The Bosshoss

Low Voltage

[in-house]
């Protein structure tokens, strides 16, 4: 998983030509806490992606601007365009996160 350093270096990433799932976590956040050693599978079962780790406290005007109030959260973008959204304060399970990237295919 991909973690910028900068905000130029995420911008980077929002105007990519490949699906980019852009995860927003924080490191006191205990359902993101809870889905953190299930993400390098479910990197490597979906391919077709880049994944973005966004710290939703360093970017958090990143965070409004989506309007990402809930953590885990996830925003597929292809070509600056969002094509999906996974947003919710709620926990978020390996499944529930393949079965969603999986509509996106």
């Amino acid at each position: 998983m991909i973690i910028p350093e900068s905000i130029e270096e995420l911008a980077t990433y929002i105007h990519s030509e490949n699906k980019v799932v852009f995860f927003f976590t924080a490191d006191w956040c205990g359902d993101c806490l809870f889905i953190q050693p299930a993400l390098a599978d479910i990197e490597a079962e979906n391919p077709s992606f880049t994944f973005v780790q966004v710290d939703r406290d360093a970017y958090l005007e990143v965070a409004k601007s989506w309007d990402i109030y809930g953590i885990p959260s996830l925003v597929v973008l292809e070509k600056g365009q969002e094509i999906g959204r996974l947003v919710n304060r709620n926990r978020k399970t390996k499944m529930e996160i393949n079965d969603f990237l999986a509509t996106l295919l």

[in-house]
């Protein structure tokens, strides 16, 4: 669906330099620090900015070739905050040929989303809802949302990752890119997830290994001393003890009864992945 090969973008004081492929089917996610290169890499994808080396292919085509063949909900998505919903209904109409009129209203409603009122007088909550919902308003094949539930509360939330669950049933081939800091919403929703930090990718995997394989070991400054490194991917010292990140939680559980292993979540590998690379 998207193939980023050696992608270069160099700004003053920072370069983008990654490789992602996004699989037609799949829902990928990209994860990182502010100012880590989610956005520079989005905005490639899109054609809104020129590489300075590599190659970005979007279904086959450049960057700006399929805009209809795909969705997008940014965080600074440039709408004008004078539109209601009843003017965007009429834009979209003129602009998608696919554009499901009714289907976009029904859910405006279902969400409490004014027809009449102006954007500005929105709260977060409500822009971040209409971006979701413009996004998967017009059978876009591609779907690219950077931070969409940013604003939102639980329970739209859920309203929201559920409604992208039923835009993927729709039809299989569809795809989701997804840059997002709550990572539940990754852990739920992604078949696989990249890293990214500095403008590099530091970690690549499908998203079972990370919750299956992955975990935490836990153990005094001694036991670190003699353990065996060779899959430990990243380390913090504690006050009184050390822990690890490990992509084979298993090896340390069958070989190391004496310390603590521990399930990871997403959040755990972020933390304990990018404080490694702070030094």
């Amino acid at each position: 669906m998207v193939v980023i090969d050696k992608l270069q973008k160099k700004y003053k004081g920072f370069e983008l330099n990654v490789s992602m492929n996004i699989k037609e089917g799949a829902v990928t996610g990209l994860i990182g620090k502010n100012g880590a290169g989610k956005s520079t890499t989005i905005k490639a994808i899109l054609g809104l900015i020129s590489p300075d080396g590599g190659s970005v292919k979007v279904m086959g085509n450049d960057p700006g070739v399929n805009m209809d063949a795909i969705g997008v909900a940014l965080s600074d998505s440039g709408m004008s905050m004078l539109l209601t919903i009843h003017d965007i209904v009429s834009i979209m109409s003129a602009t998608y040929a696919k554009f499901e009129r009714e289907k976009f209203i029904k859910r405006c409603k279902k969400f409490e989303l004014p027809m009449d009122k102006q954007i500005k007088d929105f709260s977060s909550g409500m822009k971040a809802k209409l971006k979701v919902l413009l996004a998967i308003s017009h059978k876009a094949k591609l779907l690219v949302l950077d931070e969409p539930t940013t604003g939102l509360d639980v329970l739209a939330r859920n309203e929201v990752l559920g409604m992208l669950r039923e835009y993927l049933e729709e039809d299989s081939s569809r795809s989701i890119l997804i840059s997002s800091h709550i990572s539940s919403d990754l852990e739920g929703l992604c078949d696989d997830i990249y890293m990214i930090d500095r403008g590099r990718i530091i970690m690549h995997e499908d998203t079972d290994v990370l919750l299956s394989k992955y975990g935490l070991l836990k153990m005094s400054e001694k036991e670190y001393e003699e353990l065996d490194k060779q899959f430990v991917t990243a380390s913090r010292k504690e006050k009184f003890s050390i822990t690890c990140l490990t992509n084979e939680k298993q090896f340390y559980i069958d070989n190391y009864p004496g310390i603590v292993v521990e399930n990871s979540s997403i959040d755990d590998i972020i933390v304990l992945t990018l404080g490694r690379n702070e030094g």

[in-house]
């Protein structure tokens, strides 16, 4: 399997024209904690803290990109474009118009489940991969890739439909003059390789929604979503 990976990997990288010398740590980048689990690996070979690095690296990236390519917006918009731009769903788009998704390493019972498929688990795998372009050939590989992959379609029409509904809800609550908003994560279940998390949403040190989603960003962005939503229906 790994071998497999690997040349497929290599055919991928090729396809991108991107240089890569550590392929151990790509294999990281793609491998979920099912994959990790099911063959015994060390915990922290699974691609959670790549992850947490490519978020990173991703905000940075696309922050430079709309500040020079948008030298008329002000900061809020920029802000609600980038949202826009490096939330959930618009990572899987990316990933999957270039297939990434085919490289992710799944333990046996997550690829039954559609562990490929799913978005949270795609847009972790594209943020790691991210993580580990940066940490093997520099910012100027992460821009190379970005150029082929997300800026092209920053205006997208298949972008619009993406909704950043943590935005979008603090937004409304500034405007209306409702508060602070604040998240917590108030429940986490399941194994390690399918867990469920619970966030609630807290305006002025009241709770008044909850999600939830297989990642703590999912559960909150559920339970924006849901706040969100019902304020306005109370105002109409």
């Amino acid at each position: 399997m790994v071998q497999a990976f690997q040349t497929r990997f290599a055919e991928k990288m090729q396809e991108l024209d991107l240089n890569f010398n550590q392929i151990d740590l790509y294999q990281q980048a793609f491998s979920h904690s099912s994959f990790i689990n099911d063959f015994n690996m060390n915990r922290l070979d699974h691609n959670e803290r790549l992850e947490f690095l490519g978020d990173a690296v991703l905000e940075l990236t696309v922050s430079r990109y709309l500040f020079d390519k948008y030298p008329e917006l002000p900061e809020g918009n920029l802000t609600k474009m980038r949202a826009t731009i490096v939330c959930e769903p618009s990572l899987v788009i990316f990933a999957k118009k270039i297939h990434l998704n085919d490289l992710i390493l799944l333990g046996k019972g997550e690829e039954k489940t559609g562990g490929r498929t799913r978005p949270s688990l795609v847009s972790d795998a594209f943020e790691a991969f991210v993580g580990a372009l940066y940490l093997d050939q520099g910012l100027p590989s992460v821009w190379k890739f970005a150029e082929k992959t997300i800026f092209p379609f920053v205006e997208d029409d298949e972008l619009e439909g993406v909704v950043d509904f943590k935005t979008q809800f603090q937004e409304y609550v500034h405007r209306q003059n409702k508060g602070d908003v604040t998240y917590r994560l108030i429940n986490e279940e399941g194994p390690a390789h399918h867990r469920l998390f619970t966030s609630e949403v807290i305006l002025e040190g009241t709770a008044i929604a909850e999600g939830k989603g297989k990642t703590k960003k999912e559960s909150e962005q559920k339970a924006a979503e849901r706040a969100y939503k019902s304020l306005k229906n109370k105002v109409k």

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More European acts care for country music than people realize, but no one plays it as catchy and sleazy as Germany's Bosshoss. Low Voltage is a collection of re-recorded best-of tracks that follows four studio albums, and its name is as tongue-in-cheek as everything the group does, offering a pile of high-energy anthems complete with every imaginable country stereotype out there, in both music and lyrics, but delivering it with punk vigor and a postmodernist sardonic twist, though these are concepts you'd never expect the bandmembers to know, judging by their redneck posturing. This isn't pure country, of course -- nowhere near it -- as Bosshoss blend fiddles and Western movie themes with rock riffs, or throw in a sax when they feel like it, and that's not to mention working with a string group and singing about taking their girls to gay bars in a deep croon worthy of the Man in Black himself (he'd surely appreciate the irony). All things considered, Low Voltage sounds less bombastic than the group's regular records -- they let the electric guitars take a back seat to acoustic ones and opt for more fleshed-out arrangements here -- but that doesn't really change the songs much because they are built around the groove, not distortion, and taking that out of Bosshoss' tunes is impossible since they are all groove. Low Voltage is a bit reminiscent of Electric Six, had they been in love with Americana, not disco-rock, and that implies a dual feeling -- for no clearly discernible reason, the whole thing feels as silly as a Teletubbies on Futurama special, but also grabs you by the throat and doesn't let go. In the end, it's that addictive power of the band's music that really matters, making Low Voltage a nearly irresistible record.

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